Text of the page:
The Smart Factory and the related digitalisation offer wide-ranging potential for long-term and predictive maintenance. But what are the benefits for companies? And what are the prerequisites for ensuring that the data necessary for planning, processing and documenting maintenance measures is exchanged reliably?

What is certain is that maintenance staff are by definition production service pro-viders – even if the job description has changed considerably in recent years. “Today, maintenance staff are no longer called in only when there is a mechanical, hydraulic or pneumatic problem that has brought a machine to a standstill,” explains Peter Strohm, Global Service Project Manager at Emag Systems GmbH. “Today it’s crucial for maintenance technicians to be fully familiar with the hardware and software of their machines in order to plan repairs in advance and procure any required materials. They increasingly have to use digital services to help them monitor the condition of the machines. Before purchasing a machine, companies should make sure that the manufacturer offers service solutions that are tailored to their individual requirements. Emag responds flexibly here: “We offer customers maintenance provided by our own specialists, but we also support customers who want to carry out their own maintenance. Basically, however, it is important for every solution to be future-proof with regard to digitalisation,” says Strohm.

Management tool for structuring plant maintenance

But what is the most effective way for companies to structure and implement their maintenance processes? A new EU standard provides a useful management tool here: DIN EN 17007:2017 structures and describes the typical maintenance processes of a company in a universally applicable form. These processes serve as a reference, e.g. for companies coordinating their own processes with the services of service providers or for comparing themselves with other companies. The standard also suggests suitable key figures for measuring the individual maintenance processes.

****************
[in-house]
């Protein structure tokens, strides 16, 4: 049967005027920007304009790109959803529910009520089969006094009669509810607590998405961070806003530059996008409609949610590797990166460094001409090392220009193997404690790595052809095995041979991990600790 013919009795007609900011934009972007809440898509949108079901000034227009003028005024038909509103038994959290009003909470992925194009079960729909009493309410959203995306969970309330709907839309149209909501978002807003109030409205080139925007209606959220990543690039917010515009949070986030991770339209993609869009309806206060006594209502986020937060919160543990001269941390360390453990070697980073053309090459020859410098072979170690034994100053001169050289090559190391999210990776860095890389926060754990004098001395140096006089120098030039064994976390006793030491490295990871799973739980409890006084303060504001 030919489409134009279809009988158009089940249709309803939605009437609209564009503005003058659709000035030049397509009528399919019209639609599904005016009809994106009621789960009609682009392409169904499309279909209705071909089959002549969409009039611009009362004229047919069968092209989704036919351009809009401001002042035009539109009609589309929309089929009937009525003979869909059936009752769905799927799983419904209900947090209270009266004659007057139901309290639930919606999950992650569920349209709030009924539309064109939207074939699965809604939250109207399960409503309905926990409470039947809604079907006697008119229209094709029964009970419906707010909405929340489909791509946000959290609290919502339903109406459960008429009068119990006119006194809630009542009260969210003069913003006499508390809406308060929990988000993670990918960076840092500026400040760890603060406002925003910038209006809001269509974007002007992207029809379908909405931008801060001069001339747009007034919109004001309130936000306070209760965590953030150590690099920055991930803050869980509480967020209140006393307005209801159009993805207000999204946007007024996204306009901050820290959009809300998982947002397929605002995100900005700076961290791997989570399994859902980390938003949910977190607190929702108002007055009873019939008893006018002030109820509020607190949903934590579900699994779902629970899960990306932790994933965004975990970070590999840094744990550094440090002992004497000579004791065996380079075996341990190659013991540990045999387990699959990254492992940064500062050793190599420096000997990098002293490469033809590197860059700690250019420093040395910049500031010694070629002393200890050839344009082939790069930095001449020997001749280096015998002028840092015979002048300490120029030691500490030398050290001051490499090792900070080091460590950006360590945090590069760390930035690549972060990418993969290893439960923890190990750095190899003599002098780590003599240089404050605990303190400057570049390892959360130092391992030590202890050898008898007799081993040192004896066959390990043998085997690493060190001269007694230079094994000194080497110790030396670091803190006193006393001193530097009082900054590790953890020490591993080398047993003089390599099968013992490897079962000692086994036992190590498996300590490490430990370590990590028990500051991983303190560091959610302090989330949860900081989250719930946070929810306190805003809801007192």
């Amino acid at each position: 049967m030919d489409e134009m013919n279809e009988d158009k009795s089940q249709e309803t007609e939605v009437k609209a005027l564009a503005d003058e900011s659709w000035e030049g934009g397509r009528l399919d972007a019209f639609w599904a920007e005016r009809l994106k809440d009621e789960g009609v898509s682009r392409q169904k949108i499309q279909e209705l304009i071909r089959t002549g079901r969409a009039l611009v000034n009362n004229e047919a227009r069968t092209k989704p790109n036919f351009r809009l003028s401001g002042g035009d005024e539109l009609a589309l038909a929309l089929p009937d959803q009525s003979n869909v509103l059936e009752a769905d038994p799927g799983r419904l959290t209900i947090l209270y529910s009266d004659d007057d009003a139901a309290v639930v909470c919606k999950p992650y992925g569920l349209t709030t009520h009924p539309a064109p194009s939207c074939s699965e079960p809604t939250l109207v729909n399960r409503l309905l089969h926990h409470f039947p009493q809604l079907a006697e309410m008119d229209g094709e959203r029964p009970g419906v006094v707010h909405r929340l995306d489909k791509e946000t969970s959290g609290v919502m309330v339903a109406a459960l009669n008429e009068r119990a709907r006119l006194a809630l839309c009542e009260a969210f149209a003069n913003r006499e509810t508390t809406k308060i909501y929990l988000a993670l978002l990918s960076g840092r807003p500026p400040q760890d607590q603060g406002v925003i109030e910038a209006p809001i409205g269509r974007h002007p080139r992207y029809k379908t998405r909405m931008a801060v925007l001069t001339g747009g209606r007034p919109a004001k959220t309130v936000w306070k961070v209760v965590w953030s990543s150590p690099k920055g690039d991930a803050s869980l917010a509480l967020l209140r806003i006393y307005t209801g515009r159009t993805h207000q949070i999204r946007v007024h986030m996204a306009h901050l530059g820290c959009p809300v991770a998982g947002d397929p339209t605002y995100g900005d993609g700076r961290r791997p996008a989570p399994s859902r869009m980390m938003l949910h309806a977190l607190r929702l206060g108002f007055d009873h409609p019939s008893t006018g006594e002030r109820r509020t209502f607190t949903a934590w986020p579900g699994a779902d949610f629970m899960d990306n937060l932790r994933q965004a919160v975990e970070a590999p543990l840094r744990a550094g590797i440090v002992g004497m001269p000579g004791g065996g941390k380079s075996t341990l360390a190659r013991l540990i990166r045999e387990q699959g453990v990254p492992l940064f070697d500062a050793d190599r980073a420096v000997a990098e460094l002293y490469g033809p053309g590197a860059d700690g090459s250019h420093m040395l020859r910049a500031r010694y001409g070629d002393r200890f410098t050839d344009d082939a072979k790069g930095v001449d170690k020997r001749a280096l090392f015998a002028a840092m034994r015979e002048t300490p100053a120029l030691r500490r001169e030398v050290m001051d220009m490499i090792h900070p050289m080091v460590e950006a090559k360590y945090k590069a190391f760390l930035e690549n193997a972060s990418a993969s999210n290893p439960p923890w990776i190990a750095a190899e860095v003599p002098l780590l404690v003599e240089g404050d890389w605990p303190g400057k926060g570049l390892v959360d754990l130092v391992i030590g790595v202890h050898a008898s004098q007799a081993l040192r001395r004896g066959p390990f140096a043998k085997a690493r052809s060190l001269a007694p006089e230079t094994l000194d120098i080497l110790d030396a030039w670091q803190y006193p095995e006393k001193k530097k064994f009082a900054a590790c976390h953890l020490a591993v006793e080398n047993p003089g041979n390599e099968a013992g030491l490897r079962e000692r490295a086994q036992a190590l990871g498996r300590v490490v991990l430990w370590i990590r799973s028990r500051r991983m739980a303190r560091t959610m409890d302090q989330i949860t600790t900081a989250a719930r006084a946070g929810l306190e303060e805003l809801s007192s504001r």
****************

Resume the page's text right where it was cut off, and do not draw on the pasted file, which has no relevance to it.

DIN EN 17007:2017 is based on a French standard and its scope has been considerably expanded in cooperation with various other European countries. In Germany, maintenance managers from various manufacturing and process industries were involved in the development. One of the leading figures in the project is Prof. Dr. Lennart Brumby, head of the Service Engineering Department at the Baden-Wuerttemberg Cooperative State University in Mannheim.

Reference processes for key maintenance tasks

“In the networked world of work in Industry 4.0, it will be important not only to coordinate the information systems, but also to mesh the respective business processes with one another. As a trailblazer for Industry 4.0, maintenance needs reference processes for the key tasks, both for the core processes of reactive and corrective maintenance as well as for the wide range of support processes. Only then can networking succeed,” he said, emphasising the need for a structured and comparative approach.